Director Rory Kennedy’s “Last Days in Vietnam” is absolutely a must-watch documentary/ film of the year. The film captures the chaotic final days of the Vietnam war.
Extreme disillusionment with the war, huge number of American fatalities and the anti-Vietnam war movement grown out of the counterculture of the 1960s, has been well documented in the history books. Almost 60,000 US service members died in the conflict. What is less well documented thus far however, is the toll that the war took on others. Estimates of the number of Vietnamese service members and civilians killed range from 80,000 to 3.1M. Additionally, 200,000 to 300,000 Cambodians and 20,000 to 200,000 Laotians are presumed to have died in the conflict. While America was wrapped up in the jubilation of the troops coming home, when the end of war was announced, a different reality was unfolding in Vietnam.
Unplanned, abrupt, and chaotic withdrawal of the American troops was poised to about to create a tragedy of epic proportion, for the location population in South Vietnam. North and South Vietnam were expected to remain separate states, while the US was withdrawing under the banner of “peace with honor”. As observed by an interviewee, the agreement was however, a “masterpiece of ambiguity” and North Vietnam was not poised to be honor bound. By spring of 1975, during the final days of the American withdrawal, North Vietnamese troops were pouring into the South. Nixon had resigned and Ford Government as begging Congress for resources that were unlikely to come. Panicstricken South Vietnamese people were making desperate attempts to escape, while the American soldiers and diplomats were encountering a moral dilemma: whether to obey the orders to evacuate US citizens only or risk treason and attempt to save the lives of Vietnamese people and how many can be saved with time running out. As observed by an interviewee, the South Vietnamese were like “dead men walking and sometimes, there is an issue of not legal or illegal but right or wrong”.
Ambassador Graham Martin refused to believe at first, that disaster was imminent. Amidst the chaos, when one would assume that each individual would be looking out for themselves, eventually a group of heroes emerged, including the Ambassador, who refused to give up on their South Vietnamese friends. The locals also became fiercely determined to escape. First, the escapees were put on cargo planes. When the airport was being bombarded, they began to escape by crowding on small helicopters and heading out to sea, to land on a flotilla of American ships. Creative solutions and improvisation were called for in a race to save lives. The US sailors began to unload the passengers from the choppers and then began pushing the choppers overboard, to save the space for the people. One destroyer received 17 helicopter loads of refugees, pushing all the choppers overboard. And yet other escapees stormed into the US Embassy, with some papers, demanding entrance. When 24 hours remained to pull out, Ambassador Graham refused to leave and supervised the initial phase of the evacuation of the escapees through choppers taking off from the rooftop of the embassy. Eventually, some promises were honored and some put trust, humanity, and human lives in peril.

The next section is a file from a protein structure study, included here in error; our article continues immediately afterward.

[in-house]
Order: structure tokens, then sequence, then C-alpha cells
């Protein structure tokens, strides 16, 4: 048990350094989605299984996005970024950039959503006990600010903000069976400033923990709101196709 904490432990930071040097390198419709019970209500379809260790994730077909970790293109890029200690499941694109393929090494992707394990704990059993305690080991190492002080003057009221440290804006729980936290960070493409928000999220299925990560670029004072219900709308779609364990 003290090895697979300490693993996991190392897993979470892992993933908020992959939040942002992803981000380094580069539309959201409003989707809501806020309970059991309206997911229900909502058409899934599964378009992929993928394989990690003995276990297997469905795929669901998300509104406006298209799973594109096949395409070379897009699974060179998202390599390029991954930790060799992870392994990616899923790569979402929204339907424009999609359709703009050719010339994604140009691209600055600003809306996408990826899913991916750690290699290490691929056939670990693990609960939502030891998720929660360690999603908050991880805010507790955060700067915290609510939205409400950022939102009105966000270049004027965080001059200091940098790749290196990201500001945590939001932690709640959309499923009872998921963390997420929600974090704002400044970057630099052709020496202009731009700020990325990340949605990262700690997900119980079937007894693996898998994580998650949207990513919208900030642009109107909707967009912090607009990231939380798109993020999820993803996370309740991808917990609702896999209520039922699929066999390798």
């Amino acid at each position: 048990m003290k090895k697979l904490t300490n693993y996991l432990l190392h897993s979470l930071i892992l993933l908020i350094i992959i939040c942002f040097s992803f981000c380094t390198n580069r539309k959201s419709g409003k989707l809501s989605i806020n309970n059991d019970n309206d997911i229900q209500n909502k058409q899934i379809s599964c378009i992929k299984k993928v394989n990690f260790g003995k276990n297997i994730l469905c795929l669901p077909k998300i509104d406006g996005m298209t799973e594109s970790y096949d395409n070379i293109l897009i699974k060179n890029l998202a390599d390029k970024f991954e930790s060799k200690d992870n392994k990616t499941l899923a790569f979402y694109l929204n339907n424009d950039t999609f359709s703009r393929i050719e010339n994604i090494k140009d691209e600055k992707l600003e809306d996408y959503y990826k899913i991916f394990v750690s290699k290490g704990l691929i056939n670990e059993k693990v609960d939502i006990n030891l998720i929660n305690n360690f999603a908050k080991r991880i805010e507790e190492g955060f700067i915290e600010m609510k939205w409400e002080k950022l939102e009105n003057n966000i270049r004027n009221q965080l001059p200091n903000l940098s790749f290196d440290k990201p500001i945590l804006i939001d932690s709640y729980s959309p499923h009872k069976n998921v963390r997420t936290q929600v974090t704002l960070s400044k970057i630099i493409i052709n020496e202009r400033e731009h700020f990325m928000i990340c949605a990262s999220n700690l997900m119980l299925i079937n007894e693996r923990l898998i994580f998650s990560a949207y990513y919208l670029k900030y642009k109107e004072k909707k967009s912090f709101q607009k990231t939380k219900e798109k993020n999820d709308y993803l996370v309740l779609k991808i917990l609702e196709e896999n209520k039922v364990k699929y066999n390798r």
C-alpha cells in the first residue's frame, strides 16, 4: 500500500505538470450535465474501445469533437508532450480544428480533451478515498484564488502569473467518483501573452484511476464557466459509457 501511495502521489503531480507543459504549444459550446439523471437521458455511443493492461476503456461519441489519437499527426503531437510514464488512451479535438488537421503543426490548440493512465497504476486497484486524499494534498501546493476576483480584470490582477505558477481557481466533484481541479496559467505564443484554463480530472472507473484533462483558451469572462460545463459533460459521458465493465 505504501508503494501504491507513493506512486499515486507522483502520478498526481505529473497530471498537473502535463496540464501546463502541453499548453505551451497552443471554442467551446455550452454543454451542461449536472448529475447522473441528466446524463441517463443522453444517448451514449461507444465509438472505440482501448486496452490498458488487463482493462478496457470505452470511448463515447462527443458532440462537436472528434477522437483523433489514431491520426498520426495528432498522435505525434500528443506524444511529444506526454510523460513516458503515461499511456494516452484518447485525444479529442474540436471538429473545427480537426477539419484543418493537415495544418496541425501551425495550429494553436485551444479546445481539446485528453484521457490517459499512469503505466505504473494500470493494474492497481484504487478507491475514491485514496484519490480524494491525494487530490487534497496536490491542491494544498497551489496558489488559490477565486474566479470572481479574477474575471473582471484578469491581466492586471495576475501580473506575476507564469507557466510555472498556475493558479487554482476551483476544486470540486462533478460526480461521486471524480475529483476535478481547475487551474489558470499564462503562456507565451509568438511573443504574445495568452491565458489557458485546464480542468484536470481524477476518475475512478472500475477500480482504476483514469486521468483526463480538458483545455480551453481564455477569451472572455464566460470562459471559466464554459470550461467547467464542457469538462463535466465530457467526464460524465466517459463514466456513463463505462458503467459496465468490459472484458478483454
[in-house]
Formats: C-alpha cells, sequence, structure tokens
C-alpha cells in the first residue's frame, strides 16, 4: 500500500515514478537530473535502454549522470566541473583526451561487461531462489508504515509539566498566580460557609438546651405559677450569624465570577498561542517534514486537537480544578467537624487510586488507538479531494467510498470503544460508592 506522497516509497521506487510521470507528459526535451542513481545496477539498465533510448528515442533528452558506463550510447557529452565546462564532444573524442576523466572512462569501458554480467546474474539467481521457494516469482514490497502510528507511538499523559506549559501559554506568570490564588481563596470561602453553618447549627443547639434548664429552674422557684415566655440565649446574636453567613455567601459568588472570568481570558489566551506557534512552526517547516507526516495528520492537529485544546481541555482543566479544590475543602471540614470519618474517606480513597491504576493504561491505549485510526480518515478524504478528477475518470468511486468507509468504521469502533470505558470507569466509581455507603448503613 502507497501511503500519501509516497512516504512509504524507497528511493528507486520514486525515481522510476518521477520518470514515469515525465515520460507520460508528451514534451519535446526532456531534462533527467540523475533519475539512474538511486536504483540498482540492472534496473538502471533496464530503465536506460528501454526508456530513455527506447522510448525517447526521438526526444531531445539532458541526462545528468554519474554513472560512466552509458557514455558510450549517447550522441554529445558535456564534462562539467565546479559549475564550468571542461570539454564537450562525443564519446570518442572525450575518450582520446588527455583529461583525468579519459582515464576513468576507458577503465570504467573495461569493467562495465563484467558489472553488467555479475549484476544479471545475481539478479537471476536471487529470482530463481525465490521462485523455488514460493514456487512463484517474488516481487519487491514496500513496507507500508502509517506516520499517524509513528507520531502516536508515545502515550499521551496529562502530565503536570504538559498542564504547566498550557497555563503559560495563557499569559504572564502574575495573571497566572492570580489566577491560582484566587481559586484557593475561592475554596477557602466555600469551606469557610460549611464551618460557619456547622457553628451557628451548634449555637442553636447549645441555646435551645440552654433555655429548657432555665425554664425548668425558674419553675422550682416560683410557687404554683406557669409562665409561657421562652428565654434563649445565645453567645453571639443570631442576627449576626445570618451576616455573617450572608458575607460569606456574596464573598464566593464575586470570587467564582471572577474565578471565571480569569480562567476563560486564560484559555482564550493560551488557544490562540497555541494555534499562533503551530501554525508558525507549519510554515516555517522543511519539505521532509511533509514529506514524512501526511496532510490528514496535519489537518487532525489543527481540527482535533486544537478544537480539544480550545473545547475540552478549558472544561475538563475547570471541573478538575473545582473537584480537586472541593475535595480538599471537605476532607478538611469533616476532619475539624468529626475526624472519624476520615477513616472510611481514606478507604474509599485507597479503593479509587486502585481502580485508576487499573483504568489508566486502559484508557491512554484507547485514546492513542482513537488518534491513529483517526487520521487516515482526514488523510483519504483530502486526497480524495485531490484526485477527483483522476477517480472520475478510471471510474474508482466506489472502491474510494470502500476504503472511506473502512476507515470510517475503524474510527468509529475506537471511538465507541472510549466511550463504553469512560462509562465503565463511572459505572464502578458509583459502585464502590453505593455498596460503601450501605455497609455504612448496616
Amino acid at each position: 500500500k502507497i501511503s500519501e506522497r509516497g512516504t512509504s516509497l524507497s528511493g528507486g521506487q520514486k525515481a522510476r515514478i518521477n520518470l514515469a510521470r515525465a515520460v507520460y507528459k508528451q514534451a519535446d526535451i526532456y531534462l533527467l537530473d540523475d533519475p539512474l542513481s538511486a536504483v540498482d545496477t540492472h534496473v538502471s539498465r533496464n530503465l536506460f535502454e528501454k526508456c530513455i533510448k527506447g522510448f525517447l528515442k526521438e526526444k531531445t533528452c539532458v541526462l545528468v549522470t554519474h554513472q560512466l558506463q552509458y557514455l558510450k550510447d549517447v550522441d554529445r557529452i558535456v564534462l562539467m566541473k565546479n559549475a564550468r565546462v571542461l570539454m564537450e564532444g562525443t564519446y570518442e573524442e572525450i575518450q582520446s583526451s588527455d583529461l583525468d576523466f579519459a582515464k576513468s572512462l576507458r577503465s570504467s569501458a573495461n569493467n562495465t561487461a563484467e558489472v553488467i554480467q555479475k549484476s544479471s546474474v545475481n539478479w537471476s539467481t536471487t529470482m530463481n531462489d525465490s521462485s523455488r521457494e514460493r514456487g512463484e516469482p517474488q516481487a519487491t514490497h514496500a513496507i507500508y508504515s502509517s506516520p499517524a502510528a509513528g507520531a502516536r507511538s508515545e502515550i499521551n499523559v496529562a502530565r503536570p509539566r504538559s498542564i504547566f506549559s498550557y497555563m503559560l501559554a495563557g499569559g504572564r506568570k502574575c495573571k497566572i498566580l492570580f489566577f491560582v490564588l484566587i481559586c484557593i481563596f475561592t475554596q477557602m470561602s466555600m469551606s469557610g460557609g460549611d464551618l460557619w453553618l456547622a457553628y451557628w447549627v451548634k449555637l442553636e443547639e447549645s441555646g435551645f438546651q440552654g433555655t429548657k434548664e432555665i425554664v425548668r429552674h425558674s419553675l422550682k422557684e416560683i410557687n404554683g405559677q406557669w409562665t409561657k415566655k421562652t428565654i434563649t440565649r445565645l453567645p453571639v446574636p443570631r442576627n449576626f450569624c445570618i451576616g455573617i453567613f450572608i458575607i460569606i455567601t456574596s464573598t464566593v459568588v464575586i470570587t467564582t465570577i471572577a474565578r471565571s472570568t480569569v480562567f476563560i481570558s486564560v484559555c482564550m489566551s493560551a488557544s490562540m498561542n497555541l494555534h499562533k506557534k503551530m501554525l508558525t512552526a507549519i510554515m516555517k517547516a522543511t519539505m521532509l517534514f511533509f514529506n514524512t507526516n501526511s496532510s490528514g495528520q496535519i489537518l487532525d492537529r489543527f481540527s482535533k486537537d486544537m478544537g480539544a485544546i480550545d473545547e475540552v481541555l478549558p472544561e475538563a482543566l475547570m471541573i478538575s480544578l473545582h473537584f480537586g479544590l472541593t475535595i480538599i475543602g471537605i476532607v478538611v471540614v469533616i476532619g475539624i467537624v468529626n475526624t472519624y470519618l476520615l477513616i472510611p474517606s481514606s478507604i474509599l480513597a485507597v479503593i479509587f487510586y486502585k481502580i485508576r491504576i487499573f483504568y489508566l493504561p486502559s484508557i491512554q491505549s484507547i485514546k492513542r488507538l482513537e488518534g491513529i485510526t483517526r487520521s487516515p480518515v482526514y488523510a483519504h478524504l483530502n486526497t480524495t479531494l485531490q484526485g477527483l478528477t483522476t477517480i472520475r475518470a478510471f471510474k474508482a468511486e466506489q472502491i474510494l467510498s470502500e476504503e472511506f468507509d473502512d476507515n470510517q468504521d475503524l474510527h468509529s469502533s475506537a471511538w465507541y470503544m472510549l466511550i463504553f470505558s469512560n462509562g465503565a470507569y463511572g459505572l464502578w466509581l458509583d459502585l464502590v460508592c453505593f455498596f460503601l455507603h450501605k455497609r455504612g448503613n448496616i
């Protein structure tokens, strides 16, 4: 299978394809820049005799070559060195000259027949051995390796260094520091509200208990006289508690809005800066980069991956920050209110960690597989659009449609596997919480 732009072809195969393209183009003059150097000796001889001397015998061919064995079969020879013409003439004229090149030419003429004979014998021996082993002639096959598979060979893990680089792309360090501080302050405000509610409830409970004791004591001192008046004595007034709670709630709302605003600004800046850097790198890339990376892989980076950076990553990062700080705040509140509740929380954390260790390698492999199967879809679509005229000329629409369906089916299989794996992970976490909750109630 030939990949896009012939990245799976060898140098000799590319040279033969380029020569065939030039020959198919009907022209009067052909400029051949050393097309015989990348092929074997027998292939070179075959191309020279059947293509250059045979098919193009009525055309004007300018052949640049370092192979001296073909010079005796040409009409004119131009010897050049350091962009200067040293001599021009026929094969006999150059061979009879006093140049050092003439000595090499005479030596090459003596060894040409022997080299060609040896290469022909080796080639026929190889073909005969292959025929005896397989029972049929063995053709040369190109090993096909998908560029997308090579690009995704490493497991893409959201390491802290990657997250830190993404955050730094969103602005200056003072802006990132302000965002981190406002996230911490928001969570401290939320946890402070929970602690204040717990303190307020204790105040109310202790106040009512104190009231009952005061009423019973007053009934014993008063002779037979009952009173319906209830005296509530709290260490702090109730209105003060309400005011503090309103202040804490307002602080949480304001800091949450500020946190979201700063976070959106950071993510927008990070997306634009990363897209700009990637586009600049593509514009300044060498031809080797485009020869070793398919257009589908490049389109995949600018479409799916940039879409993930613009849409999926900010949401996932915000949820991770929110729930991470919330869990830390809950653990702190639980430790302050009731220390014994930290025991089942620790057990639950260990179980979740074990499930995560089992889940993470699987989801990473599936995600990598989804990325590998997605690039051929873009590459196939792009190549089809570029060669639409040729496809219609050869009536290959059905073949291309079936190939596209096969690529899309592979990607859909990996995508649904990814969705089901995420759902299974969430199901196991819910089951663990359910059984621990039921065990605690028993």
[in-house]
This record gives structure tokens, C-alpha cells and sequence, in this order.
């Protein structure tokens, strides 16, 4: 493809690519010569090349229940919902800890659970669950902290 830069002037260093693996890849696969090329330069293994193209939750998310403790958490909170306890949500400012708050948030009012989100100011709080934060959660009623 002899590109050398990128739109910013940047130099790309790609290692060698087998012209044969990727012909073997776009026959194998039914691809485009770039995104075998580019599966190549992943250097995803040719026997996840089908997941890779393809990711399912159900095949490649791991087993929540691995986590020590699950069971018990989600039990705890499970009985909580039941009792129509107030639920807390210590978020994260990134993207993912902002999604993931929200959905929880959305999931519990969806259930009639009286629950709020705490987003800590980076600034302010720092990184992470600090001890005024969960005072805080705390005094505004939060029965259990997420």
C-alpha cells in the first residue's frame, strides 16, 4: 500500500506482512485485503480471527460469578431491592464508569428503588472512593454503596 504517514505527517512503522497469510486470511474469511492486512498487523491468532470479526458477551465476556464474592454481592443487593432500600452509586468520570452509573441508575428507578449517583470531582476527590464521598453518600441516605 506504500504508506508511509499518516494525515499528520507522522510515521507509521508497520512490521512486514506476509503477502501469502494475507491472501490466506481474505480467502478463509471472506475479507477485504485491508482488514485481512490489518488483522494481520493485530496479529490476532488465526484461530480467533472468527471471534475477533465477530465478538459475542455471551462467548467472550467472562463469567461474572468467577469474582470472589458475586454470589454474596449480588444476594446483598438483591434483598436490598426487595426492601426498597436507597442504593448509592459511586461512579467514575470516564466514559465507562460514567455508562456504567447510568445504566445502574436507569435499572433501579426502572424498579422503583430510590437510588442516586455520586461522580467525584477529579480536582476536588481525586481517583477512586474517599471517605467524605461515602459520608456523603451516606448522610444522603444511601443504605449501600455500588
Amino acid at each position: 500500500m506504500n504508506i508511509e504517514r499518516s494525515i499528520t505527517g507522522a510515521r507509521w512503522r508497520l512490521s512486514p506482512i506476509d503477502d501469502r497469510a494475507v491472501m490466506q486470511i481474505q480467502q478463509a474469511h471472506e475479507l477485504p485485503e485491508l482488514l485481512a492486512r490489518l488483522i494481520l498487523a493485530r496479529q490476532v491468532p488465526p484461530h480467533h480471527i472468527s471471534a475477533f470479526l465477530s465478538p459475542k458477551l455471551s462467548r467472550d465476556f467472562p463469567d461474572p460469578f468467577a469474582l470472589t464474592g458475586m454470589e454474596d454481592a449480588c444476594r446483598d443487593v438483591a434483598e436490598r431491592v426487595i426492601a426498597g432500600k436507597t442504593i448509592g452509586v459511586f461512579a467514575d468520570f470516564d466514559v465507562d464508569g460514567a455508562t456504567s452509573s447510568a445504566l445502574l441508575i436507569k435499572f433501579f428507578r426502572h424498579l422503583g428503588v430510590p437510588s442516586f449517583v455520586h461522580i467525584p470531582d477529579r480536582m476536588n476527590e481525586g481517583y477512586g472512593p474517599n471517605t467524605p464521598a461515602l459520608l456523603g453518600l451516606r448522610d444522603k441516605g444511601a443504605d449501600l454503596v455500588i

Kennedy has created a masterpiece from disjointed accounts, newspaper clippings, news over the radio, eyewitness accounts, heroic tales, footage shot at the time, and from hundreds of thousands of pictures, each one truly worth a thousand words. The film captures an infinitely sad reality of the war; not just during the war, but when the war is over; in its aftermath, many continue to suffer for long periods of time. More importantly, the film also captures the heart-wrenching and also heart-warming reality of indomitable human spirit that refuses to cave in and a small group of people who emerge to do the right thing; and in the process, make a huge difference, in how the story would be told. According to the film, in the end, about 130,000 people escaped. On a scale of 1-5, with 5 being excellent, I rate the film 5. It is truly a must watch masterpiece.